Many of us from outside the area assumed that the needs to replace and repair homes and businesses, to restore livelihoods and a sense of normalcy were the demands of the day for those directly affected by the floods. It was seen as perhaps not even reasonable to wonder after the post flood state of the Bridge.

Yet despite all this much to do, locals somehow made time for their Bridge. A recovery effort was organized, advantage was made of the seeming irony of a mild, almost snow free winter, and regular efforts in search and retrieval were made.

This gained a sense of urgency when the Blenheim’s National Historic Landmark Status was seen as in jeopardy, and it was suggested that any effort at rebuilding would have to include 51% of the original “fabric” to retain Landmark status. A lower than typical Spring Melt also cooperated with efforts towards recovery, and activity intensified as the weather warmed.

And more recently even as recovery efforts saw the transfer of sections both large and small to a common staging area, another setback. A FEMA determination that the The Blenheim, because it no longer carried vehicular traffic, is ineligible for funding. An appeal of this decision was recently heard, the finding and a final decision is yet to be determined.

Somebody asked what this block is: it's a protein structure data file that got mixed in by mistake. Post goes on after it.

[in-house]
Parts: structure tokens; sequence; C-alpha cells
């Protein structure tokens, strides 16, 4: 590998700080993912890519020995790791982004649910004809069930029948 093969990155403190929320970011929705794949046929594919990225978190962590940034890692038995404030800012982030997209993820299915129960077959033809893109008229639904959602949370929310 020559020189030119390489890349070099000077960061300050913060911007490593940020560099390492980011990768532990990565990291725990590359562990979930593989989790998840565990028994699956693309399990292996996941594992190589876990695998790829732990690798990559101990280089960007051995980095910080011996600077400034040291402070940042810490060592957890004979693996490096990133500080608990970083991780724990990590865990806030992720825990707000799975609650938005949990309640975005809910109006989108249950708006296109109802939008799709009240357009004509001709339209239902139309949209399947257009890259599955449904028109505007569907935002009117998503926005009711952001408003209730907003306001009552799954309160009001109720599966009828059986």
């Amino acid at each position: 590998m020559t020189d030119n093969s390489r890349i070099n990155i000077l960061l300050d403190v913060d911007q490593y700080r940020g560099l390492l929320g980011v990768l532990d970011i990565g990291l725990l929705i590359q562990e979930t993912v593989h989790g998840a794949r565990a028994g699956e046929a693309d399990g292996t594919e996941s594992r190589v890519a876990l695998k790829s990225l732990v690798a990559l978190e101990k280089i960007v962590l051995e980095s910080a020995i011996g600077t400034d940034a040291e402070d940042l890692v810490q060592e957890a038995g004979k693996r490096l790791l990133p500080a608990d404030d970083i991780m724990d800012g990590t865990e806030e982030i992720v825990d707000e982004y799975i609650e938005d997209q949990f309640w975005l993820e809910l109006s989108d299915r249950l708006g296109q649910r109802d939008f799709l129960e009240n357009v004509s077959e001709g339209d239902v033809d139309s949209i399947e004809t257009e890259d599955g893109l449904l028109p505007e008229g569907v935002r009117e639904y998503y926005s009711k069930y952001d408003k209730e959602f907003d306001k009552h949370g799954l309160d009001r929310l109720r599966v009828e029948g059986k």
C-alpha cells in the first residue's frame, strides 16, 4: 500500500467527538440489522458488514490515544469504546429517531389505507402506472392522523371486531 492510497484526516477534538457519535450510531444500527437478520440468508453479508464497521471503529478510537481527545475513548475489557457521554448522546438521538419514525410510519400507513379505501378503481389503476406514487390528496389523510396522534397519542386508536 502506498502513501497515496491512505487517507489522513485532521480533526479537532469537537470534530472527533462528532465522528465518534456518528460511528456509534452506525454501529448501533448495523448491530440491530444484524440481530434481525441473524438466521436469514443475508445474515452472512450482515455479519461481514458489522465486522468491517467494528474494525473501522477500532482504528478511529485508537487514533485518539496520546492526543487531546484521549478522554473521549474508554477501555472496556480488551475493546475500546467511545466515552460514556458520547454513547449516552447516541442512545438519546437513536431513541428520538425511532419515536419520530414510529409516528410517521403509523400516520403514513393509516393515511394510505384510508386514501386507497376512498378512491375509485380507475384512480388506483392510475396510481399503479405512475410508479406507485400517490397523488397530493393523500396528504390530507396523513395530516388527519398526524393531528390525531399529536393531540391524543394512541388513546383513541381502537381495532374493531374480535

Some of you may remember the shot of the Bottom Chord Scarf (Splice) I included in the Evermore piece. I no longer see the Bridge as lost, (If I ever did, the piece was about circumstance and reaction) or the situation as evermore. I do still see that magnificent Scarf, that startlingly beautiful and complex bit of cooperative workmanship, as being a yet unbroken connection still tying the Bridges past, to its future. I see this as area residents do – The need is to rebuild.